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My parents moved from a "high tax" state to a "low tax" state and discovered that more of their income was taxed at a lower rate and that their auto insurance tripled. They didn't save a penny and the weather was much rougher than they thought. Also, many of the "low tax" states have lower top rates for income tax which may not affect you after retirement, but they often have higher sales taxes which you will be paying. It's actually a pretty complicated calculation. One estimate that I saw is that the lower 85% of income earners would pay less tax in "high tax" California than they would in "low tax" Texas. You have to be in the top 15% to benefit from living in Texas tax-wise which excludes most retirees.

I would second the recommendation to rent for 6-12 months before you move to an unfamiliar location. My parents moved to their favorite vacation spot and it was a disaster. Visiting for short periods is tricky. When I was campaigning for a move to Oregon, the weather would be bright and sunny at every brief winter visit. My parents ill-fated move to New Mexico was similar, but they were a little naive in the assumption that the weather would be consistently fine and failed to consider their day to day needs. We ultimately retired to the city where I have lived most of my adult life, in the neighboring county. It's not the adventure that I craved, but at least I don't need GPS.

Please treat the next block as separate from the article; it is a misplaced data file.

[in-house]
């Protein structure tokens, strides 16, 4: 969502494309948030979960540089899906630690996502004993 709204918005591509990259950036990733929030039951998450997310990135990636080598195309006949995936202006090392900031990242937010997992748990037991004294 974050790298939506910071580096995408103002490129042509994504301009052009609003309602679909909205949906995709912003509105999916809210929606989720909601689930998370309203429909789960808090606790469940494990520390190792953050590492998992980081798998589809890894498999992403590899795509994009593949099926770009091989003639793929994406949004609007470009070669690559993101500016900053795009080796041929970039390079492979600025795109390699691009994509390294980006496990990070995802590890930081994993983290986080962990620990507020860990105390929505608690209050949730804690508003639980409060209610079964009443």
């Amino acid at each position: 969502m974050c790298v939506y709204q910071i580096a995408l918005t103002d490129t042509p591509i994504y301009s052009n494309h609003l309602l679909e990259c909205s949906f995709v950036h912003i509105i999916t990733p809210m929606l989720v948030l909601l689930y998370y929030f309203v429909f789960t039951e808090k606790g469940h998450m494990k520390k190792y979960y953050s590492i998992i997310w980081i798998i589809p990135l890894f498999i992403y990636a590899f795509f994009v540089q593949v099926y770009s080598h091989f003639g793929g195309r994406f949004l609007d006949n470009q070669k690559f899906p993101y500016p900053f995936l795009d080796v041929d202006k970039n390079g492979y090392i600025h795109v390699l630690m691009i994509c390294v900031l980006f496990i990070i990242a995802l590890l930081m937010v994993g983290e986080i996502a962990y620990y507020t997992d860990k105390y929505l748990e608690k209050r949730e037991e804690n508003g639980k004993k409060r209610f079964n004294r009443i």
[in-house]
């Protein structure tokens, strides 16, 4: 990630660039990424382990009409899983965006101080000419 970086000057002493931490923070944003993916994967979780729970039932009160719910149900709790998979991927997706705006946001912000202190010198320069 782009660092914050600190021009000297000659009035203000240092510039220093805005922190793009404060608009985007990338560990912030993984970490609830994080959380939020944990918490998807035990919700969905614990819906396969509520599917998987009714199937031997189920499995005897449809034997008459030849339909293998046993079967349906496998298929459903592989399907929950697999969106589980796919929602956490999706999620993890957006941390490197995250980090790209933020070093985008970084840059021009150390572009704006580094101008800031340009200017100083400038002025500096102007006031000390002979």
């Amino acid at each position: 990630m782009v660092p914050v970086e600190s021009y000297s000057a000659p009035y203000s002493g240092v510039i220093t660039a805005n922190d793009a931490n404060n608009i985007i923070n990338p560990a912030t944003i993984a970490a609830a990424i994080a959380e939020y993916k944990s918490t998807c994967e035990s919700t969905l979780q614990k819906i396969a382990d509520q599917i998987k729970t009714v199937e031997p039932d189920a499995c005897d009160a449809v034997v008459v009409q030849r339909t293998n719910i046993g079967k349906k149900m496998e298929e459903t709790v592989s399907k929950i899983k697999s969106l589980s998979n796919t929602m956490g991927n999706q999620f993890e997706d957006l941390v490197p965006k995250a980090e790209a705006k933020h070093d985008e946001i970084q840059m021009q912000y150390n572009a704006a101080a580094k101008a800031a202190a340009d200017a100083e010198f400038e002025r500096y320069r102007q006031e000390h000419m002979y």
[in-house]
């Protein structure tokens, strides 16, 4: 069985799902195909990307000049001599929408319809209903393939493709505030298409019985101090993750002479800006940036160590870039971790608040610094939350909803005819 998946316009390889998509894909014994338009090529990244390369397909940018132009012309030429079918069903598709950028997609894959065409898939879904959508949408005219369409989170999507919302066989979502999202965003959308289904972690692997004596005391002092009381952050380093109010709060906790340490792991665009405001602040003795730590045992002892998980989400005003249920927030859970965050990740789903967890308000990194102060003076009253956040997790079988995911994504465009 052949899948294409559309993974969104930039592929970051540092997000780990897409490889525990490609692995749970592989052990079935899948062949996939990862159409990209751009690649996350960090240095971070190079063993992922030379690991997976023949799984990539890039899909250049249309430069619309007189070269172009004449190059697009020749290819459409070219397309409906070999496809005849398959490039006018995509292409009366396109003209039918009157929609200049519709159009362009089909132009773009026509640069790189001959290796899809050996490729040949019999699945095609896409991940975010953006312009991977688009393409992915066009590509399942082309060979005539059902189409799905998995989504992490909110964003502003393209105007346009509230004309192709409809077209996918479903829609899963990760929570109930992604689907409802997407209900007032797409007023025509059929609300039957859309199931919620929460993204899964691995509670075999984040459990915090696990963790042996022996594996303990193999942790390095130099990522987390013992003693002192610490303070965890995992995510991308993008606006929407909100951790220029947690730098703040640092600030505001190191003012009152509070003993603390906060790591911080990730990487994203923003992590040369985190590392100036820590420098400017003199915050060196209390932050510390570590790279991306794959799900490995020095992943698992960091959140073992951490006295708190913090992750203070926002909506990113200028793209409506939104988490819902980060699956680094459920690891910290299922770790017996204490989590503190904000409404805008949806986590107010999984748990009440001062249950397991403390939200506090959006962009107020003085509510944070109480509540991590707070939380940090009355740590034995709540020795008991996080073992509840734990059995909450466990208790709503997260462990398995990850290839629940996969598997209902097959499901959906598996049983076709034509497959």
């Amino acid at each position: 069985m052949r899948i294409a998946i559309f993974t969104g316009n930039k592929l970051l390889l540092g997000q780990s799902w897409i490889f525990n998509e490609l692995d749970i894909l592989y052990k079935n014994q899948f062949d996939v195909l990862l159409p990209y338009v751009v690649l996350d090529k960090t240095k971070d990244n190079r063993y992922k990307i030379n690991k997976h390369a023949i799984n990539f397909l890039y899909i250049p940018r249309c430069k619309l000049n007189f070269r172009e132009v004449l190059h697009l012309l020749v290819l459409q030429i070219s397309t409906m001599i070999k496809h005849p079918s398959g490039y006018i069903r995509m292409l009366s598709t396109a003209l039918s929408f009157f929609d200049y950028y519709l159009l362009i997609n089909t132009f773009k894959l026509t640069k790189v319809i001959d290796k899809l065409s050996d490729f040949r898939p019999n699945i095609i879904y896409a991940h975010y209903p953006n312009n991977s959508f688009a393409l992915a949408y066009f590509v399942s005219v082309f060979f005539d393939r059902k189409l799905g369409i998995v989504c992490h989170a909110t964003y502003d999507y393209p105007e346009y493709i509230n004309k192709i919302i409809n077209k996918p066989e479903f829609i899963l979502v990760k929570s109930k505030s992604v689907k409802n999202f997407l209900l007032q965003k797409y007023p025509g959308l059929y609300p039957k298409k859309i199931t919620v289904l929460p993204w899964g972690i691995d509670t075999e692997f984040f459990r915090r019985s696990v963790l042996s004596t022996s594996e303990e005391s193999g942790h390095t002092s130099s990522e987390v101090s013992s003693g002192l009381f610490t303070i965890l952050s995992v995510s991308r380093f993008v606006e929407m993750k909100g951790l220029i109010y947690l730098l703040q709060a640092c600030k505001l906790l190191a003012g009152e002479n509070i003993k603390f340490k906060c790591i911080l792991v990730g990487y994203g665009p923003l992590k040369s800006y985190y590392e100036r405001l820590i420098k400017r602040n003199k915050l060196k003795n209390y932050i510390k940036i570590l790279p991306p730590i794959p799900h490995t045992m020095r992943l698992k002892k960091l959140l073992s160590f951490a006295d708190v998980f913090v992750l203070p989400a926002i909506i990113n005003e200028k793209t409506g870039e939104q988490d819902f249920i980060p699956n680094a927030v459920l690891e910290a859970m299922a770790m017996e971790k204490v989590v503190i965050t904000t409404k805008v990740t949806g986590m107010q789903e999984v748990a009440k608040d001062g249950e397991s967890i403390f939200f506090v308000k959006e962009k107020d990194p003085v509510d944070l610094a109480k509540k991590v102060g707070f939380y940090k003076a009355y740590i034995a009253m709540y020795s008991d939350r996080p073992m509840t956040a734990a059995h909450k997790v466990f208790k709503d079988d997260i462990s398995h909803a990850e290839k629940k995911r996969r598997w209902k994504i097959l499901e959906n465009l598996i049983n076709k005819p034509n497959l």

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Old 07-24-2014, 10:17 AM   #20
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I agree with living in the places for a period first. No way to know until you go!

My Father-in-law passed down in Shenandoah Valley Va. and it was absolute "torture" to pay those bills. He had a larger home and three cars and we paid a grand total of $1500 tax on everything and gas was a full.40 cheaper. Plus the people were great!

That's why when looking at cost to live I don't look at things as percentages but absolute. As far as insurance etc. that too is part of the picture and right now I get clobbered there as well, not auto, but home owners, definitely try to consider everything though.